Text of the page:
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Minor ailments 'costing NHS £2bn'


A group of leading healthcare professionals has revealed that people visiting their GPs to get treatment for minor ailments costs the NHS £2bn per year.

Around 51.4 million visits to GP practices every year are made for minor ailments such as coughs and colds.

And in a letter to the Times newspaper, the group said the impact being felt by the NHS was “catastrophic”.

The group blamed the “demand-led culture” for putting huge strains on NHS resources, and called for a change in behaviour.

The experts said in their letter that the NHS would face no cuts to services if the attitude towards the treatment of such minor ailments changed nationwide.

Back pain was the most common reason, prompting 8.4 million sessions, with other problems consulted on including colds, acne, constipation and migraines.

Among the letter’s 17 signatories are Professor David Haslam, former chairman of the Royal College of General Practitioners; Dr Michael Dixon, chairman of the NHS Alliance; and Dr John Chisholm, former chairman of the British Medical Association’s GPs committee.

They are launching a Self Care Campaign, and also aims to “educate people to manage minor ailments so that GPs and practice nurses’ time is freed up to look after more complex conditions”.


Readers' comments (6)

  • I sometimes wish I kept a magic wand in my desk drawer for the patients who come in with such great expectations that a visit to me will instantly resolve their coughs, colds, bruised knees etc.

    Common sense seems to have been lost along with the wise women of a family who had home remedies to help relieve minor ailments and injuries.

    Could it be because we are so accessible and 'free' rather than having to go and buy paracetamol or cream? However, the patient's do leave with a greater confidence and understanding of self care after a visit and hopefully will feel able to deal with a similar problem another time. No time is ever wasted if a worried patient is reassured and given the confidence that they are doing the right thing.

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  • I have been working in a Walk-in Centre for the past 10 years and agree entirely with the comments expressed in the first two paragraphs above,

    Very few people have common sense these days and no-one seems to want to take responsibility for their own health; they have to 'see' someone to be 'told' what to do instead of using initiative and trying simple remedies to treat symptoms.

    I don't agree entirely with the sentiments regarding patient abilities to cope with similar episodes. I have clients who I know I have spent time with; explaining symptoms and how to treat them. Yet they attend months later with a similar illness; expecting what I'm not entirely sure.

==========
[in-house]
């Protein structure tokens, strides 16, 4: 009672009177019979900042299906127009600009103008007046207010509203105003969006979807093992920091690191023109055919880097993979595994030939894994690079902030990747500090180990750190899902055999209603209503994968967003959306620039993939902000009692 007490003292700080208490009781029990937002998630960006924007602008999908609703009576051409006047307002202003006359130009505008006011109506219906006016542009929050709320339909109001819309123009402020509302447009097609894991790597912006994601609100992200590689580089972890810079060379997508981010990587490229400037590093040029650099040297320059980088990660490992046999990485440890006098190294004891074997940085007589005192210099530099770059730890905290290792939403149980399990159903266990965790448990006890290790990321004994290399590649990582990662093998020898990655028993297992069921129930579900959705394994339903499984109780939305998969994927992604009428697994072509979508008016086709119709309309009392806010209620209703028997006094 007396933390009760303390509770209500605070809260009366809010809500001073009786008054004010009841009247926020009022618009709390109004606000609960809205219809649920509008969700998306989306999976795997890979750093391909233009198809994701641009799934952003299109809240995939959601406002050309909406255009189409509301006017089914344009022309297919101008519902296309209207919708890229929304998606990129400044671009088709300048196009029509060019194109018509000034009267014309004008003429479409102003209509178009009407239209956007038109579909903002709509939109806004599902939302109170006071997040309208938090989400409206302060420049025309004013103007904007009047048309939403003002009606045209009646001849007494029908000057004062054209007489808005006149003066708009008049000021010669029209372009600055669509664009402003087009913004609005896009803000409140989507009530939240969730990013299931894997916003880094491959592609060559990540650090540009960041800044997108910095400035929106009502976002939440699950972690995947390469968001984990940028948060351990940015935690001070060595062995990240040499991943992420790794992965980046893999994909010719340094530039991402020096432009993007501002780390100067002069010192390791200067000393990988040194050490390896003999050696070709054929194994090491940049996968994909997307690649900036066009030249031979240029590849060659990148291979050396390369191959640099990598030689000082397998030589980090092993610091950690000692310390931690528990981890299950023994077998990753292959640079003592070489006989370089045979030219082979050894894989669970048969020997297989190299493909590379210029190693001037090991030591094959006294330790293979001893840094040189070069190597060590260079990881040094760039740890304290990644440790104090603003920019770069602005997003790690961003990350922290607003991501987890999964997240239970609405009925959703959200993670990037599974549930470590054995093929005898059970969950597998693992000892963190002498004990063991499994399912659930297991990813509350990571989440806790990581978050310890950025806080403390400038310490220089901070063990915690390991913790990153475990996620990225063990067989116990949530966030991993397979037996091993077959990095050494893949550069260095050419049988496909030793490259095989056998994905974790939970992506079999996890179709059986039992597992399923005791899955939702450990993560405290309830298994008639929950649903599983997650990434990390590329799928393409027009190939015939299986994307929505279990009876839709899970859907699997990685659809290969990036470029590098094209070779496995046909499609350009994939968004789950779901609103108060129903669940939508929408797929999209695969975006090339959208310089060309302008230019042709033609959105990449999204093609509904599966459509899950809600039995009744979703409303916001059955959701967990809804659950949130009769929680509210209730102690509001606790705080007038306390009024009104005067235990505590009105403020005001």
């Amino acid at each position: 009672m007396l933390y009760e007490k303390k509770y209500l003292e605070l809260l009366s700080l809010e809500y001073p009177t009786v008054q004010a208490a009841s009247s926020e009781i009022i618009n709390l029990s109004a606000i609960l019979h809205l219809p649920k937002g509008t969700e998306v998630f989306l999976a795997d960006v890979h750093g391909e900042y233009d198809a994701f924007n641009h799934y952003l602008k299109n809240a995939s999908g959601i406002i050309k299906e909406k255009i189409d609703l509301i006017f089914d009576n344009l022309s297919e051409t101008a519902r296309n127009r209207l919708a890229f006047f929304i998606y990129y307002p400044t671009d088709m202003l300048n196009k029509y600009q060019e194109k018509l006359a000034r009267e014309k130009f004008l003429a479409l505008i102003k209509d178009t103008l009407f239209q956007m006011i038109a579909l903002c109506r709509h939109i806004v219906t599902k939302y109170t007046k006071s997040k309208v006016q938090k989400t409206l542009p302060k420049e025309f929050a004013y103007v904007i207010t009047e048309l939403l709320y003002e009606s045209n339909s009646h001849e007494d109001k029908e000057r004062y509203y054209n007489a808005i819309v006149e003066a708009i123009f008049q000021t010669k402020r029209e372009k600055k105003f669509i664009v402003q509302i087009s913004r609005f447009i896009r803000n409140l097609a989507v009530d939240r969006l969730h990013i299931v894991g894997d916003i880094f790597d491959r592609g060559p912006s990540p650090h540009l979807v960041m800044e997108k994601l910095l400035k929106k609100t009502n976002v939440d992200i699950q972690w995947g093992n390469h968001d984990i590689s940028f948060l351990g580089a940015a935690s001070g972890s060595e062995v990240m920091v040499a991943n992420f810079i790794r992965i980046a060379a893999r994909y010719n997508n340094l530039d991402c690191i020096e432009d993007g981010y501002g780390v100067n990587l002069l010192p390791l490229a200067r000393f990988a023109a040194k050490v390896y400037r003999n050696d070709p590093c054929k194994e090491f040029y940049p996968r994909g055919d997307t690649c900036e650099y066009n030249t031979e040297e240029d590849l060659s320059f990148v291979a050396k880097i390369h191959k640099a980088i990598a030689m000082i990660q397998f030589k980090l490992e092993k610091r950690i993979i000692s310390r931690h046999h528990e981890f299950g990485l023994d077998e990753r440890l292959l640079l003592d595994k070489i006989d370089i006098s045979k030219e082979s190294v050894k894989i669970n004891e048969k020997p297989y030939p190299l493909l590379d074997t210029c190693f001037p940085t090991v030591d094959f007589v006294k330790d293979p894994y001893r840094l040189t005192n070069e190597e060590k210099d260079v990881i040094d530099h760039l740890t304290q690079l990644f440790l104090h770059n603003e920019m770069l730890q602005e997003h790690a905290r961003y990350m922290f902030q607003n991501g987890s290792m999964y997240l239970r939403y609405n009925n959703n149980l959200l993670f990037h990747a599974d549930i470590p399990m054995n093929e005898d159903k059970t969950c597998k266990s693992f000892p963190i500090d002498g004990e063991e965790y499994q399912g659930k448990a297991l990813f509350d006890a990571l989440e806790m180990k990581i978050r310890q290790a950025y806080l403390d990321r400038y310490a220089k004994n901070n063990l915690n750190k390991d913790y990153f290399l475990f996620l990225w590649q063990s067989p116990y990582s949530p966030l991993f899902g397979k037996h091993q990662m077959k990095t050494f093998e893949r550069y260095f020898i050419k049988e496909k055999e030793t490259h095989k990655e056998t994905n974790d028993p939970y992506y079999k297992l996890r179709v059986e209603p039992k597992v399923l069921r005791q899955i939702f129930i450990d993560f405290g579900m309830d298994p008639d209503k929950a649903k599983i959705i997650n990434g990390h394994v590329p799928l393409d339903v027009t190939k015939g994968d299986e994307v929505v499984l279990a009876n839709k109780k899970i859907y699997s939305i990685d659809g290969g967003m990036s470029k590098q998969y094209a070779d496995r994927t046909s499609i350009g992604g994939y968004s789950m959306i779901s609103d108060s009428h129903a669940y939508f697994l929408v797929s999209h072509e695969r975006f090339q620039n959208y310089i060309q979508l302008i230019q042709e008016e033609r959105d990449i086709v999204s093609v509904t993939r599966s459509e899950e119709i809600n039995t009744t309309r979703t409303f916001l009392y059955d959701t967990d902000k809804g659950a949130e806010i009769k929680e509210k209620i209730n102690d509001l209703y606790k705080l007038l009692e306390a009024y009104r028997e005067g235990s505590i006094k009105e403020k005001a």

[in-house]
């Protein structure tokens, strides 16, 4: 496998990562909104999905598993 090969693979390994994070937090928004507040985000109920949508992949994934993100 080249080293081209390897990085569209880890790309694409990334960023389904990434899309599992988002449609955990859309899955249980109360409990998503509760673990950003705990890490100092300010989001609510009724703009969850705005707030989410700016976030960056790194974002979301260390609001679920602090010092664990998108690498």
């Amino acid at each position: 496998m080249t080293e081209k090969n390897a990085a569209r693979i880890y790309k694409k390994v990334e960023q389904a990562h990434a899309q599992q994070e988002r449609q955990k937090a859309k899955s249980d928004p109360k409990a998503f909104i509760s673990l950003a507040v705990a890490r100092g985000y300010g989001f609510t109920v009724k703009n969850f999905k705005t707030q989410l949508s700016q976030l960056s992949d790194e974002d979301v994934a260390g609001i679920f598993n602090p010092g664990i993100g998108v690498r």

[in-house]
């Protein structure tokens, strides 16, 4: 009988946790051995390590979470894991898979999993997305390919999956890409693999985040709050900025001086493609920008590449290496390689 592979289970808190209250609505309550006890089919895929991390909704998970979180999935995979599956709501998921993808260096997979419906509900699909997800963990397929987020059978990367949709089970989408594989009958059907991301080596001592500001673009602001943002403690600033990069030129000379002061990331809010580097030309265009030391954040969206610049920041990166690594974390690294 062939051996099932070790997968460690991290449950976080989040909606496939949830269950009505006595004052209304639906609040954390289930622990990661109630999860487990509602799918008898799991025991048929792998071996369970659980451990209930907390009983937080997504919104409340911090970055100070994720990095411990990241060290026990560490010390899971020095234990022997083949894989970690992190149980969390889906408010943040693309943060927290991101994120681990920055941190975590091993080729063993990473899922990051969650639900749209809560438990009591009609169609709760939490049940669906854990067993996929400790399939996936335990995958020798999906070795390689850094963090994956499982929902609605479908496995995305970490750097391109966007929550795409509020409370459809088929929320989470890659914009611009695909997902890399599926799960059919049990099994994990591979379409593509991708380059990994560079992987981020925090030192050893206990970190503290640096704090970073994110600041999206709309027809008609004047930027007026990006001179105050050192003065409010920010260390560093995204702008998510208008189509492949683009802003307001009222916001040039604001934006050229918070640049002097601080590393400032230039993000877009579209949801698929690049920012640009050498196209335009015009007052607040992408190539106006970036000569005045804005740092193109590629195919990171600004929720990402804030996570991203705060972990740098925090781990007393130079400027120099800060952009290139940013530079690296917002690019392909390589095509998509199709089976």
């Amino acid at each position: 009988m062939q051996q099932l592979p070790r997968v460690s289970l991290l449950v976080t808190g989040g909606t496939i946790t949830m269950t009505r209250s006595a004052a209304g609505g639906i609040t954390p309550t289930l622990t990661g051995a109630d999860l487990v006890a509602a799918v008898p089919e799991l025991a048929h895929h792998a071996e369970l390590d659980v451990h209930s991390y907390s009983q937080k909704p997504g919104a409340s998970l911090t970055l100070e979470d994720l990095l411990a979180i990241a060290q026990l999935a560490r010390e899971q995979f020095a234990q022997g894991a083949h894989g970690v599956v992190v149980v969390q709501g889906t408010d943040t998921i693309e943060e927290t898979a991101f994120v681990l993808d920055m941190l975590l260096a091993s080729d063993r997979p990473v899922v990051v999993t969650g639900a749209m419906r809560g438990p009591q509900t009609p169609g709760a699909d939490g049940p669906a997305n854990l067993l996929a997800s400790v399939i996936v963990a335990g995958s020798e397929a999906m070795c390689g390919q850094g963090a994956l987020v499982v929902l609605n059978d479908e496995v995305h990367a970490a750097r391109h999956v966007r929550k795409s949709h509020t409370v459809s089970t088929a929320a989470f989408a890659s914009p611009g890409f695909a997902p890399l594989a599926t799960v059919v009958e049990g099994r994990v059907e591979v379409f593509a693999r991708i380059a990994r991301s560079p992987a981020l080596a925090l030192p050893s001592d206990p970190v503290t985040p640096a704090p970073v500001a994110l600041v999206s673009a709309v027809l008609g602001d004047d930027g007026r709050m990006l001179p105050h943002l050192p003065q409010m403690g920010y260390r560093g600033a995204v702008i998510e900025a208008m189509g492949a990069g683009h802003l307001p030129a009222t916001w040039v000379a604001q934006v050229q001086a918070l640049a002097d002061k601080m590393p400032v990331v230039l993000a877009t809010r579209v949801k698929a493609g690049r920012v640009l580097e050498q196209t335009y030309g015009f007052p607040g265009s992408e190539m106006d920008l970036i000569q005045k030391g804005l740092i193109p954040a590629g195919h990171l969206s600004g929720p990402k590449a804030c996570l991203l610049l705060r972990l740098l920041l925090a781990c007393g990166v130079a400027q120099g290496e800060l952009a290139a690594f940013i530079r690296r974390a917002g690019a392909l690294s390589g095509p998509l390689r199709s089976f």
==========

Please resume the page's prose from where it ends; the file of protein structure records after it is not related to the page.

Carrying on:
As long as the government continue to foster the "demand-led" approach to healthcare delivery then the cost of treating minor ailments/injuries will only continue to rise exponentially. When hearing of yet another service being introduced within a PCT to meet patient "demands" a colleague was heard to comment "It may be what the patients want - but is it what the patients actually need?" All it seems to be doing at present in the PCT I work for is to confuse patients, impair and fragment care, increase costs and demoralize staff. In other words the complete opposite of what a patient needs!!

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  • This is a result of the nanny state taking control of people's lives, and they now expect the free paracetamol and magic wands, as above. I almost say it's the lurgy before patients open their mouths..., but the 1 in 50 is truly poorly. I almost missed one in the complacency of `just another sore throat'

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  • I entirely agree with my walk-in centre colleague. I also work in a WIC and find myself in the same situation.
    Patients use us as a 'hand-holding' service' and repeatedly come in expecting the moon from us and if we dont cure little Johnnys cold with antibiotics we are useless. Unfortunately they just go to their gp the following day who then gives them their antibiotics. 2 consultations for a cold..what a waste of resources!

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  • The health service is not a free service, it is paid for by national insurance contributions, stop knocking people for using what they have paid for, Bupa dont complain about their customers attending.

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  • I agree with all the above, exept anonomous at 5:47, it may be paid for by NI contributions, but common sense in minor ailments does seem to be lacking somewhat. BUPA charge more thats why they don't complain!

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